The case for collaborative consumption
Hello I’m Salima, E-180’s new English Community Manager. After spending a couple years living in Ethiopia and working as a photojournalist and communications consultant, I became inspired to work with organisations that help to build connections between people and help find the threads people have in common across borders and boundaries. In this post I write about a memorable experience with collaborative consumption whilst searching for a sense of community as an Anglophone in Quebec City….
Collaborative Consumption: The reinvention of old market behaviors – renting, lending, swapping, bartering, gifting – through technology, taking place on a scale and in ways never possible before. (Thanks to www.collaborativeconsumption.com for the definition!)
I have been reflecting lately on the things that helped me build a sense of community in cities I have lived in. Where did I find information? How did I meet people? What movements did I feel a part of? One of the experiences that has stuck with me the most was interacting with members of L’accorderie in Quebec City.
L’accorderie is essentially a service exchange, where you create offers of services you can provide to people and you trade services with hours. Every skill is worth the same. One hour of massage equals one hour of tech support for your computer, one hour of cleaning can equal an hour of language lessons and so forth. The services don’t have to be traded with the same person, giving you access to a diverse range of skills, knowledge and people.
I recall being invited to a vegan potluck at L’accorderie from a fellow Anglophone in the city. Being a vegeterian myself, I thought it would be a great way to meet other environmentally conscious foodies. It turned out to be so much more than that. Through this one potluck I created lasting friendships, was inspired to sign-up with the organisation and learned so many new skills (and delicious vegan recipes).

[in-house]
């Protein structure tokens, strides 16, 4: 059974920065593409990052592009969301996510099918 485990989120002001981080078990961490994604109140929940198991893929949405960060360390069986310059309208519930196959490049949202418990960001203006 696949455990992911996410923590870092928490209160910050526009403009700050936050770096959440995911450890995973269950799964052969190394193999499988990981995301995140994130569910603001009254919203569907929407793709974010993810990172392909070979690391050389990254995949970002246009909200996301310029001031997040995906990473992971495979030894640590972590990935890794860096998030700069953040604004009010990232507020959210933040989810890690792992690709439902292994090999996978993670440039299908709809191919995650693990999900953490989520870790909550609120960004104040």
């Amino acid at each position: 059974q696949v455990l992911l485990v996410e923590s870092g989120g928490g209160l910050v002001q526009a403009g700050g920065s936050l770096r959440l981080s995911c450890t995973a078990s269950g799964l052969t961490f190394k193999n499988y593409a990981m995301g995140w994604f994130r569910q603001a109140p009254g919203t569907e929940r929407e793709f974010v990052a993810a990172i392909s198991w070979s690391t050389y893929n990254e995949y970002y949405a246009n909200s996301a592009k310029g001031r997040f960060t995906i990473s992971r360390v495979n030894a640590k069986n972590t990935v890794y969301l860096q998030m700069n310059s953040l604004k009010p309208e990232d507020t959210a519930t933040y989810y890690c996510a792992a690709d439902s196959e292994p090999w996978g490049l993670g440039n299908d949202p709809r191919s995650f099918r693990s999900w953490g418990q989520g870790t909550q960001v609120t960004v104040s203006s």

I offered reiki treatments and eyebrow threading and in exchange received massages, acupuncture, was part of a buying group and saved thousands of dollars on driving lessons done through a fellow member that used Communauto. The thing is, it isn’t even the tangible services I offered and received which I value the most, it is the connections and conversations I made with people I otherwise wouldn’t have been in contact with.
I may have saved a lot of money learning to drive with my l’Accorderie instructor, Bernard Grondin, but what I learned from Bernard goes beyond shoulder checking and road rules. At the time, I had a radio show dedicated to subcultural movements and explored underground music and cultures around the world. Bernard, besides being an excellent driving teacher, is actually a professional storyteller, and I invited him to tell a story on my radio show. Hearing him tell stories about the connections of people and their livestock in Niger and other captivating tales inspired me to tell stories of my own. It ignited a love of hearing people’s stories and finding creative ways to share them.
Now, about three years later, I am still working to share stories in creative ways and am forever thankful for the inspiration that Bernard ignited in me.
This is my case for collaborative consumption, what’s yours? This week, I will be writing about projects that are based on collaborative consumption in Montreal. Please feel free to comment here or contact us via @e180en on Twitter or www.facebook.com/education180 to let us know which initiatives you would like to see profiled on our blog.